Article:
Back on May 18, Reid posted a great post on how you should set up your Power Queries using referencing. It’s a technique that I’ve been preaching on my blog for years, and is something that we teach in the Power Query workshop as well. I mean, let’s face it, it only makes sense, right? Connect to the data source once, and re-use that information over and over again as you spin off different shapes for the rest of your tables.So what if I was to tell you that – from a performance standpoint – this is only actually a good practice in Power BI desktop, and probably the worst thing you could do to your Excel model? That doing this will drive Power Query refresh speeds down? How’s that for a click-bait paragraph? Let’s take a look…
A sample model
If you’ve been working with Power Query for any amount of time, you’ll start building models that look like this:
In fact, this is based on a real model that one of my clients built. Pretty normal really; it pulls data from a SQL stored procedure, 4 excel tables and a custom function. Many of us build models like this.Now, let me ask you a skill testing question… when you click Data –> Refresh All, how many times is the stored procedure executed?The answer is 1, right?
Trust but verify…
My client sat down with his IT department (he is lucky enough to have one that is super cooperative) and worked through some performance testing. The catalyst for this was that the 52,000 row model was taking ages to refresh. The time was sufficient to kill his ability to build and deploy Power Query solutions as the users just wouldn’t accept that kind of latency.Here’s how they tested:
- The Model was built in 64 bit Excel 2013 using Power Query, feeding directly into Power Pivot Data Model. The data was then landed from the Data Model into a Pivot Table.
- That same workbook was imported into Power BI and an equivalent Matrix visualization was created with the same information as the pivot table in the Excel version of the model.
- Each model was refreshed several times. They timed the total refresh time with a stopwatch (since there wasn’t really another way to do it) and used SQL Sentry to log the number of times the stored procedure was called.
- To account for human latency in the stopwatch start/stop, this test was repeated several times with the results being averaged.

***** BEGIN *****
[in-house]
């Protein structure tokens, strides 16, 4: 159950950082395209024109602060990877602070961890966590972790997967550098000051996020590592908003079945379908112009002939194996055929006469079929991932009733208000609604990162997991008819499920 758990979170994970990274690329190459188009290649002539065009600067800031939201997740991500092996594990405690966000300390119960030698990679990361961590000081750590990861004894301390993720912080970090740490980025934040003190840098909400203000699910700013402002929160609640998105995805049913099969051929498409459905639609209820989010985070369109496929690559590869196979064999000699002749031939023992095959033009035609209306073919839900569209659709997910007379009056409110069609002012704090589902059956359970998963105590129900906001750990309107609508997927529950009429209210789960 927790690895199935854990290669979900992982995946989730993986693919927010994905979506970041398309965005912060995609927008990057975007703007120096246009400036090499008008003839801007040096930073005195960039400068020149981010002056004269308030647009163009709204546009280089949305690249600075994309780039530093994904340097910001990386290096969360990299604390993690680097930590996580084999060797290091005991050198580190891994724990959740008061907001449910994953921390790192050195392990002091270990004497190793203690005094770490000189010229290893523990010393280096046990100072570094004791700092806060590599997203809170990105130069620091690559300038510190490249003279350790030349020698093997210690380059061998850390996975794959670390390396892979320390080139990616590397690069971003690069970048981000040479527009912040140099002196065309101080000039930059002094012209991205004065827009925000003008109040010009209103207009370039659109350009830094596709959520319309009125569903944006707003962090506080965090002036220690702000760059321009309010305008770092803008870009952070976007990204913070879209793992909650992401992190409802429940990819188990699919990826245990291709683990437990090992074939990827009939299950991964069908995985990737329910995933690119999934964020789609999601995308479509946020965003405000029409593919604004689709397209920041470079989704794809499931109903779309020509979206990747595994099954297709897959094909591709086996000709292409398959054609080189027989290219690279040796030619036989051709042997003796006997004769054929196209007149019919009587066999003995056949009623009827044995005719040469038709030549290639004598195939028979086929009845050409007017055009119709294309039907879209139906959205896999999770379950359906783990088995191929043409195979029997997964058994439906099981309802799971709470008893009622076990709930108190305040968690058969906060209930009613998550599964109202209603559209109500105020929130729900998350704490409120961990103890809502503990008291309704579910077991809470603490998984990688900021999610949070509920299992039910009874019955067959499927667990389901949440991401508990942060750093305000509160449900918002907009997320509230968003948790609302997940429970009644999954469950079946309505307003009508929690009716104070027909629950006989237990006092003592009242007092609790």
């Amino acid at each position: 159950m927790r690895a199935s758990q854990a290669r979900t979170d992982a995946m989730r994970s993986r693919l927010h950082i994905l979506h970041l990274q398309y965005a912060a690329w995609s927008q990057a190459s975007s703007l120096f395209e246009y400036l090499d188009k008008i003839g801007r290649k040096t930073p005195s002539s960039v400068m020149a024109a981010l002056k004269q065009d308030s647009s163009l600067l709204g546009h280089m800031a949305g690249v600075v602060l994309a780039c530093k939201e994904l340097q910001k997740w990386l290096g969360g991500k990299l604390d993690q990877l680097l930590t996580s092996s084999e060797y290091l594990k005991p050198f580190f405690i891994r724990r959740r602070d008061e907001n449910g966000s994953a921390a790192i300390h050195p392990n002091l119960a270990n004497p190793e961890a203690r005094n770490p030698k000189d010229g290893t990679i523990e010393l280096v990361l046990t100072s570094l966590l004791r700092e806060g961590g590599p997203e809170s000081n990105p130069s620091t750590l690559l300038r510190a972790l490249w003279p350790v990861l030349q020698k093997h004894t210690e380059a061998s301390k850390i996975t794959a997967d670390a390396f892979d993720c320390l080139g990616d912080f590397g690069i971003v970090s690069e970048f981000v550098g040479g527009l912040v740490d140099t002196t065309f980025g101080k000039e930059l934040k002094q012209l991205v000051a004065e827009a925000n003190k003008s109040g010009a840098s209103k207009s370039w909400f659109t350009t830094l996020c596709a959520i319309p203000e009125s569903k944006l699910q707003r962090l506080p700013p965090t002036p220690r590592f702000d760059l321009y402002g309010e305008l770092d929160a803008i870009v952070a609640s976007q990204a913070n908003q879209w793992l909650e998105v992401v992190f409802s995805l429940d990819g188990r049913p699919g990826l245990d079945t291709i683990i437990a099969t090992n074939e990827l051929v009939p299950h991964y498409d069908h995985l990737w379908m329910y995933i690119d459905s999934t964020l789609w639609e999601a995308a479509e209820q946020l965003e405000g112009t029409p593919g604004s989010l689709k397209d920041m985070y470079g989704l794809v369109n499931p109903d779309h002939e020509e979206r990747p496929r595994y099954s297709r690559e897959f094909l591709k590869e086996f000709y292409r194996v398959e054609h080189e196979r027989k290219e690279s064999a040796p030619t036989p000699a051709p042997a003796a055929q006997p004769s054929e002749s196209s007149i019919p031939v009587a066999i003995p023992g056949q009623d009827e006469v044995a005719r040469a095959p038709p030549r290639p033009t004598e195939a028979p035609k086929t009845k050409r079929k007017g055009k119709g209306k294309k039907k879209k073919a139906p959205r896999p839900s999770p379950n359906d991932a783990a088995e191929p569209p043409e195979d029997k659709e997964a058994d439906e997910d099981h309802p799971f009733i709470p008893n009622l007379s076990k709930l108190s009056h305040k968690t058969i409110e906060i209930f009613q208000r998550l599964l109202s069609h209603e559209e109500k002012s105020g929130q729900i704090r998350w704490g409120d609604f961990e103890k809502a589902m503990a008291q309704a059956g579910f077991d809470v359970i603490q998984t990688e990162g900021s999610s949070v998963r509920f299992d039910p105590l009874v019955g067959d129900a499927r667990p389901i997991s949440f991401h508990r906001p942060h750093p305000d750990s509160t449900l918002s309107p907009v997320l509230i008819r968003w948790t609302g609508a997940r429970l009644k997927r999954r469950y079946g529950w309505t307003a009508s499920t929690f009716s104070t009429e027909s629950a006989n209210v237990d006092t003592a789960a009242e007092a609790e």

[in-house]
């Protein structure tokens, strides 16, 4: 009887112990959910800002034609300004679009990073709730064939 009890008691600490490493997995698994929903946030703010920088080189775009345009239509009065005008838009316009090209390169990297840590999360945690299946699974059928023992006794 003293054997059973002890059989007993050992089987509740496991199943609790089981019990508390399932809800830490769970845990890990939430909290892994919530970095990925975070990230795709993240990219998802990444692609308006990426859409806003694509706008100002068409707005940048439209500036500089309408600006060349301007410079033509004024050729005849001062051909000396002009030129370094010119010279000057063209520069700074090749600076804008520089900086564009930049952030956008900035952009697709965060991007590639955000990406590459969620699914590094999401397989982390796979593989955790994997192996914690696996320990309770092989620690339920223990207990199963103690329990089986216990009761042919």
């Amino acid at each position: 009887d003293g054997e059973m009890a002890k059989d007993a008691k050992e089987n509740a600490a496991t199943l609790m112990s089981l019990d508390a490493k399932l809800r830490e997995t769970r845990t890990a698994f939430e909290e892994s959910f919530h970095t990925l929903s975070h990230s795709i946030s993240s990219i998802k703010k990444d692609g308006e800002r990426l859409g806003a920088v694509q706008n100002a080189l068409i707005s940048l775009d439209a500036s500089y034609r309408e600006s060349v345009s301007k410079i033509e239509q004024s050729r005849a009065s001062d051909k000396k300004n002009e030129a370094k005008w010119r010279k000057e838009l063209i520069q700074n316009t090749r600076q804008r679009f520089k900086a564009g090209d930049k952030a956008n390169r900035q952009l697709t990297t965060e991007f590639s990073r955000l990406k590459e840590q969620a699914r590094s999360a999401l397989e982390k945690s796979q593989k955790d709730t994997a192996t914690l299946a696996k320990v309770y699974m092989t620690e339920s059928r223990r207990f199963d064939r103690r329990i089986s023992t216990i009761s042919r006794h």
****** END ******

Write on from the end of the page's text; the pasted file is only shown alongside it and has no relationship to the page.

What they found was… disturbing to say the least.
Power Query refresh test results
Here are the average power query refresh times that were logged for this model:
|Power BI Desktop||9 seconds|
That is absolutely insane! Excel is over 8 times as long to refresh the same data!Imke Feldman made a mention of this in her blog post Performance difference between Excel and PowerBI with M is huge! While the angle of her post is very much how impressed she is with Power BI, I have to ask the opposite question: Why does Excel Power Query performance suck so badly? These two technologies are supposed to be based on the same architecture, aren’t they? So why are we celebrating Power BI’s greatness and not screaming about Excel’s abysmal performance?The more telling issue actually shows up in the SQL Sentry monitoring of the Stored procedure calls:
|Program||Stored Proc Called|
|Power BI Desktop||2 times|
Seriously? How does this even make sense?To be honest, I was actually shocked to see that the stored procedure is called more than once in Power BI. I would not have expected that at all, and would have assumed that the SQL Stored Procedure would be executed once since it is only referenced by the Historical Data table. The only thing we can fathom here is that it is called once for previews, and once for the actual load… or possibly that privacy levels may force something to be called twice. I’m not 100% certain, except that we now know that it is called at least one more time that we think would be necessary.But Excel? Why is Excel calling that stored procedure six times? That makes no sense at all…Why don’t we assign a number to each of the queries that relate to the SQL Stored Procedure:
Adding one to the total on the theory of a preview, we get to six. Unlike Power BI, in Excel a model refresh re-executes each child query in full, never caching the results. No wonder the performance is horrendous!To solve this issue, my client has had to start flattening his query structure… something that is painful and become impossible when you run afoul of the formula firewall. And that’s the biggest rub here. In order to follow best practices and avoid formula firewall issue, you are SUPPOSED to build queries as shown above. And yet your performance will be crucified for doing it.Worse, I have no way to believe that this does not ALSO happen with all Excel tables in the model. Unfortunately we don’t have a software like SQL Sentry that works on Excel files…
Despite the fact that we can’t trace internal Excel refreshes, we can draw some conclusions based on power query refresh times. Here’s another model to consider, which is built using a method similar to that which Reid posted about. In this model, I connected to an Access Database using a Connection Only query. I then referenced the “Database” query and:
- Loaded the Transactions table to the Data Model (61,166 records)
- Loaded the COA table to the Data Model (334 rows)
- Merged the two into a table called Flat and loaded this to the data model (61,166 rows)
Graphically, it looks like this: